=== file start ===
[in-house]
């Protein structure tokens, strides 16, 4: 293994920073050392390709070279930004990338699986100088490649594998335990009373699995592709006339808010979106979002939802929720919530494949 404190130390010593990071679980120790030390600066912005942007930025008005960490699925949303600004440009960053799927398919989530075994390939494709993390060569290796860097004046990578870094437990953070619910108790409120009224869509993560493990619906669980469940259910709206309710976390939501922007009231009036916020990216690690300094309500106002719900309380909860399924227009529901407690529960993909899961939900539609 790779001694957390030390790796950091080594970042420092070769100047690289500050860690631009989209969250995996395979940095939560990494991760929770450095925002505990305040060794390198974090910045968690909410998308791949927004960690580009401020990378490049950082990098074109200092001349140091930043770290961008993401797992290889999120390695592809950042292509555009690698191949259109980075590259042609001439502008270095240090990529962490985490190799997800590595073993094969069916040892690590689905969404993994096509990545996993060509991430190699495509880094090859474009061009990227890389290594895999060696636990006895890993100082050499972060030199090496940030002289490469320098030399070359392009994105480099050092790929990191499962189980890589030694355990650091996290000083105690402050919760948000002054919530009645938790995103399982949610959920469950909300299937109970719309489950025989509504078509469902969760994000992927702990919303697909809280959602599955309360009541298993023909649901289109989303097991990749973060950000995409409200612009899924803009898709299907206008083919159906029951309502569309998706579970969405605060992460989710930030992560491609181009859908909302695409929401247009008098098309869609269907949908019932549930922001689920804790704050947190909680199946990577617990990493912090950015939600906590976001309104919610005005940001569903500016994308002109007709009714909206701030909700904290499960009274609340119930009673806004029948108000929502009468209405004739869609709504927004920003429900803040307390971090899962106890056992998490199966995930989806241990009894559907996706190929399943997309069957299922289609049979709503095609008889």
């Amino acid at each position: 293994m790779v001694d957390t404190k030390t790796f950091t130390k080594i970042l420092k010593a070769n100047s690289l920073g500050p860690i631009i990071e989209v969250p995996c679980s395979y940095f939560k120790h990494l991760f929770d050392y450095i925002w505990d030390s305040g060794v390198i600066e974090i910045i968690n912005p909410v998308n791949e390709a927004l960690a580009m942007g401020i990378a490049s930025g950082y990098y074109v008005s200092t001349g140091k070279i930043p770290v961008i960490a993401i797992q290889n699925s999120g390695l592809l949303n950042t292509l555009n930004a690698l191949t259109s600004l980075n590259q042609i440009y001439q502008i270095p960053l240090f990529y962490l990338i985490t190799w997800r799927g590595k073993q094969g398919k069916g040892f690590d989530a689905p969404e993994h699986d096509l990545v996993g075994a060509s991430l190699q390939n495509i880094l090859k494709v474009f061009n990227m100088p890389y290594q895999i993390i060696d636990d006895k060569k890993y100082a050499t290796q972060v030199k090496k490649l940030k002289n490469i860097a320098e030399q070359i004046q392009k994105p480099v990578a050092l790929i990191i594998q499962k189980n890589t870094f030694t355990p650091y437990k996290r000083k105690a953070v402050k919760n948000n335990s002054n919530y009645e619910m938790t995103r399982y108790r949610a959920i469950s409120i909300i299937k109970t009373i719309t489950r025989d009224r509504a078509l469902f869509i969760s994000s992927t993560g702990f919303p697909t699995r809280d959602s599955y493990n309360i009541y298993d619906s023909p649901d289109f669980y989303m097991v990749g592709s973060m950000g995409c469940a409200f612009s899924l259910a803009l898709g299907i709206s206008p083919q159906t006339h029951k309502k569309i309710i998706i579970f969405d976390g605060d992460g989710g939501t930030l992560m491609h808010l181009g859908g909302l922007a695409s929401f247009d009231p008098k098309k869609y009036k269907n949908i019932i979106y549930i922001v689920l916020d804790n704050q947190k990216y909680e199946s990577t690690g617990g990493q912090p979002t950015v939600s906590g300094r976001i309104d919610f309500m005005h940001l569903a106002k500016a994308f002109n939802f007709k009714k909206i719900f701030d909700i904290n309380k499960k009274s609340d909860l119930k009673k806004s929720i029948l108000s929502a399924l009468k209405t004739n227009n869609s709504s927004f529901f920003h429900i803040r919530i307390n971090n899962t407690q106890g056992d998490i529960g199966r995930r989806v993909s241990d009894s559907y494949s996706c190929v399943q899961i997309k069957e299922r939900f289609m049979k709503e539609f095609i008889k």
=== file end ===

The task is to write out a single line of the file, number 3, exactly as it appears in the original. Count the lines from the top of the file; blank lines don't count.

């Amino acid at each position: 293994m790779v001694d957390t404190k030390t790796f950091t130390k080594i970042l420092k010593a070769n100047s690289l920073g500050p860690i631009i990071e989209v969250p995996c679980s395979y940095f939560k120790h990494l991760f929770d050392y450095i925002w505990d030390s305040g060794v390198i600066e974090i910045i968690n912005p909410v998308n791949e390709a927004l960690a580009m942007g401020i990378a490049s930025g950082y990098y074109v008005s200092t001349g140091k070279i930043p770290v961008i960490a993401i797992q290889n699925s999120g390695l592809l949303n950042t292509l555009n930004a690698l191949t259109s600004l980075n590259q042609i440009y001439q502008i270095p960053l240090f990529y962490l990338i985490t190799w997800r799927g590595k073993q094969g398919k069916g040892f690590d989530a689905p969404e993994h699986d096509l990545v996993g075994a060509s991430l190699q390939n495509i880094l090859k494709v474009f061009n990227m100088p890389y290594q895999i993390i060696d636990d006895k060569k890993y100082a050499t290796q972060v030199k090496k490649l940030k002289n490469i860097a320098e030399q070359i004046q392009k994105p480099v990578a050092l790929i990191i594998q499962k189980n890589t870094f030694t355990p650091y437990k996290r000083k105690a953070v402050k919760n948000n335990s002054n919530y009645e619910m938790t995103r399982y108790r949610a959920i469950s409120i909300i299937k109970t009373i719309t489950r025989d009224r509504a078509l469902f869509i969760s994000s992927t993560g702990f919303p697909t699995r809280d959602s599955y493990n309360i009541y298993d619906s023909p649901d289109f669980y989303m097991v990749g592709s973060m950000g995409c469940a409200f612009s899924l259910a803009l898709g299907i709206s206008p083919q159906t006339h029951k309502k569309i309710i998706i579970f969405d976390g605060d992460g989710g939501t930030l992560m491609h808010l181009g859908g909302l922007a695409s929401f247009d009231p008098k098309k869609y009036k269907n949908i019932i979106y549930i922001v689920l916020d804790n704050q947190k990216y909680e199946s990577t690690g617990g990493q912090p979002t950015v939600s906590g300094r976001i309104d919610f309500m005005h940001l569903a106002k500016a994308f002109n939802f007709k009714k909206i719900f701030d909700i904290n309380k499960k009274s609340d909860l119930k009673k806004s929720i029948l108000s929502a399924l009468k209405t004739n227009n869609s709504s927004f529901f920003h429900i803040r919530i307390n971090n899962t407690q106890g056992d998490i529960g199966r995930r989806v993909s241990d009894s559907y494949s996706c190929v399943q899961i997309k069957e299922r939900f289609m049979k709503e539609f095609i008889k």